Unless otherwise required by federal law, California A.B. 450 will prohibit employers, and anyone acting on their behalf, from voluntarily consenting to an immigration enforcement agent entering any nonpublic areas of a workplace, unless the agent provides a judicial warrant. Employers can take an immigration agent to a nonpublic area to verify whether the agent has a judicial warrant, provided no employees are present in the area and no consent to search nonpublic areas is given in the process.
The new law also prohibits employers and anyone acting on their behalf from providing voluntary consent to an immigration enforcement agent to access, review, or obtain employee records without a subpoena or judicial warrant. This section of the law does not prohibit an employer from challenging the validity of a subpoena or judicial warrant in a federal court, nor does it apply to inspection of I-9 records or other documents for which the employer has received a Notice of Inspection.
The bill imposes several notification requirements on employers:
- Within 72 hours of receiving a Notice of Inspection from an immigration agency to inspect I-9 forms or other employment records, the employer must post a workplace notice to employees and provide written notice to a collective bargaining representative. The Labor Commissioner will develop a template that employers can use for this purpose. Also, upon reasonable request, an employer must provide an affected employee a copy of an I-9 Notice of Inspection.
- Within 72 hours of receiving an immigration agency notice that provides results of the I-9 or records inspection, an employer must provide each current affected employee and the collective bargaining representative a copy of the notice. Also the employer must provide to each “affected employee” and their representative written notice of the employer and employee’s obligations arising from the inspection results. An “affected employee” is one identified by the inspection results as lacking work authorization or whose work authorization documents have been identified by the agency inspection to have deficiencies. The notice must relate to the affected employee only and must be delivered by hand at the workplace if possible, or by mail and email if hand delivery is not possible.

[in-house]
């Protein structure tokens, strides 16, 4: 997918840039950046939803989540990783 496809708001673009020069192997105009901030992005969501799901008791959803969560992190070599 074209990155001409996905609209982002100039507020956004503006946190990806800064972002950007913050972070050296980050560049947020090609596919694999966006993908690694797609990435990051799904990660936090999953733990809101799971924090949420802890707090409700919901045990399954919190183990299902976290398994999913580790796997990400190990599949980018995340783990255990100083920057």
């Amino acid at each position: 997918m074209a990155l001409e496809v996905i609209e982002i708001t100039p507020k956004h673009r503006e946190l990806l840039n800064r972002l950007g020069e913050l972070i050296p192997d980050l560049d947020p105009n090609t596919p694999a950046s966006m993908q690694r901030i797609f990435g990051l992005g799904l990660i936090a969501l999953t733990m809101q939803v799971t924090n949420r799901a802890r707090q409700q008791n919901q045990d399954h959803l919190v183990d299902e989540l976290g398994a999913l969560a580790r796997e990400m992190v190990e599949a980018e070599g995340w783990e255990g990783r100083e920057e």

Finally, employers may not reverify employment eligibility of a current employee at a time or in a manner not required by federal law. This law does not restrict an employer’s compliance with a memorandum of understanding regarding the use of E-Verify.
Violations of the various provisions of this new law are subject to civil penalty fines (in the $2,000-10,000 range, per violation!).
How to Prepare
-Ensure that management knows the new law prohibiting them from granting voluntary access and understands proper procedures if immigration authorities visit or request an inspection.
-Prepare to promptly comply with the new posting and notice requirements for when you receive a Notice of Inspection or inspection results.
-Review I-9 processes to ensure that they are in full compliance with the law.
-Do not engage in reverification practices that are not strictly required by federal law.